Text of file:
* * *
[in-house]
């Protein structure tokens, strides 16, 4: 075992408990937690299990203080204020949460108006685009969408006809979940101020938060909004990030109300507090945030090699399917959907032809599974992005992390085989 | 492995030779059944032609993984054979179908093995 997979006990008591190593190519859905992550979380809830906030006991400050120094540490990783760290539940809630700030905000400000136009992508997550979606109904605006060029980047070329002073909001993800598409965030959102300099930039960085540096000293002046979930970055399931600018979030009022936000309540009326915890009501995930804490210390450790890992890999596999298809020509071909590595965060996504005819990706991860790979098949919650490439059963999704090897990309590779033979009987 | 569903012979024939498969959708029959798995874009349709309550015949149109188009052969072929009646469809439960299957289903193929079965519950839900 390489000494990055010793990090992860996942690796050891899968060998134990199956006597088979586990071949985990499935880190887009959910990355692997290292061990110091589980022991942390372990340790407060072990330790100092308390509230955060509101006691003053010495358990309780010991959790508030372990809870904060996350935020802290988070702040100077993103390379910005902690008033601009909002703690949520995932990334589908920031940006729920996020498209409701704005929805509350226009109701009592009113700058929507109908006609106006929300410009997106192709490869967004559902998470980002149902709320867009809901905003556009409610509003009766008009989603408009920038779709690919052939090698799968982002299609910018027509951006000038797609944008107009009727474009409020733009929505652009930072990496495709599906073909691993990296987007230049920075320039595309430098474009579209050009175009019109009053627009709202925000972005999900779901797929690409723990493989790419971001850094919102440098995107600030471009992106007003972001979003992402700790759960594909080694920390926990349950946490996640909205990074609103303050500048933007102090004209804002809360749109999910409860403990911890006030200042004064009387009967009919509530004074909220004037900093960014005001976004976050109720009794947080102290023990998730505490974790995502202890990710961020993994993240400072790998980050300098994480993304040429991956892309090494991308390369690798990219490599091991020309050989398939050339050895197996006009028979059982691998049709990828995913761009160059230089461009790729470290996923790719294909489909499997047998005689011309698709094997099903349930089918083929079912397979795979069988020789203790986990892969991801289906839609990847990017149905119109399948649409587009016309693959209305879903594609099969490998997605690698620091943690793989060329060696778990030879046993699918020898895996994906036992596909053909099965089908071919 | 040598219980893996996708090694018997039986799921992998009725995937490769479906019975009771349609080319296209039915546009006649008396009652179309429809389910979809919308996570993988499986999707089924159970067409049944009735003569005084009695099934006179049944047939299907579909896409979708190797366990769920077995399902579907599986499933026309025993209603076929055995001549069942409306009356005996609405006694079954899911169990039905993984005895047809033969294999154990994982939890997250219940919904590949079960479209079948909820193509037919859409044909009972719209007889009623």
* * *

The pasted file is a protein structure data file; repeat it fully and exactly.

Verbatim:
[in-house]
């Protein structure tokens, strides 16, 4: 075992408990937690299990203080204020949460108006685009969408006809979940101020938060909004990030109300507090945030090699399917959907032809599974992005992390085989 | 492995030779059944032609993984054979179908093995 997979006990008591190593190519859905992550979380809830906030006991400050120094540490990783760290539940809630700030905000400000136009992508997550979606109904605006060029980047070329002073909001993800598409965030959102300099930039960085540096000293002046979930970055399931600018979030009022936000309540009326915890009501995930804490210390450790890992890999596999298809020509071909590595965060996504005819990706991860790979098949919650490439059963999704090897990309590779033979009987 | 569903012979024939498969959708029959798995874009349709309550015949149109188009052969072929009646469809439960299957289903193929079965519950839900 390489000494990055010793990090992860996942690796050891899968060998134990199956006597088979586990071949985990499935880190887009959910990355692997290292061990110091589980022991942390372990340790407060072990330790100092308390509230955060509101006691003053010495358990309780010991959790508030372990809870904060996350935020802290988070702040100077993103390379910005902690008033601009909002703690949520995932990334589908920031940006729920996020498209409701704005929805509350226009109701009592009113700058929507109908006609106006929300410009997106192709490869967004559902998470980002149902709320867009809901905003556009409610509003009766008009989603408009920038779709690919052939090698799968982002299609910018027509951006000038797609944008107009009727474009409020733009929505652009930072990496495709599906073909691993990296987007230049920075320039595309430098474009579209050009175009019109009053627009709202925000972005999900779901797929690409723990493989790419971001850094919102440098995107600030471009992106007003972001979003992402700790759960594909080694920390926990349950946490996640909205990074609103303050500048933007102090004209804002809360749109999910409860403990911890006030200042004064009387009967009919509530004074909220004037900093960014005001976004976050109720009794947080102290023990998730505490974790995502202890990710961020993994993240400072790998980050300098994480993304040429991956892309090494991308390369690798990219490599091991020309050989398939050339050895197996006009028979059982691998049709990828995913761009160059230089461009790729470290996923790719294909489909499997047998005689011309698709094997099903349930089918083929079912397979795979069988020789203790986990892969991801289906839609990847990017149905119109399948649409587009016309693959209305879903594609099969490998997605690698620091943690793989060329060696778990030879046993699918020898895996994906036992596909053909099965089908071919 | 040598219980893996996708090694018997039986799921992998009725995937490769479906019975009771349609080319296209039915546009006649008396009652179309429809389910979809919308996570993988499986999707089924159970067409049944009735003569005084009695099934006179049944047939299907579909896409979708190797366990769920077995399902579907599986499933026309025993209603076929055995001549069942409306009356005996609405006694079954899911169990039905993984005895047809033969294999154990994982939890997250219940919904590949079960479209079948909820193509037919859409044909009972719209007889009623």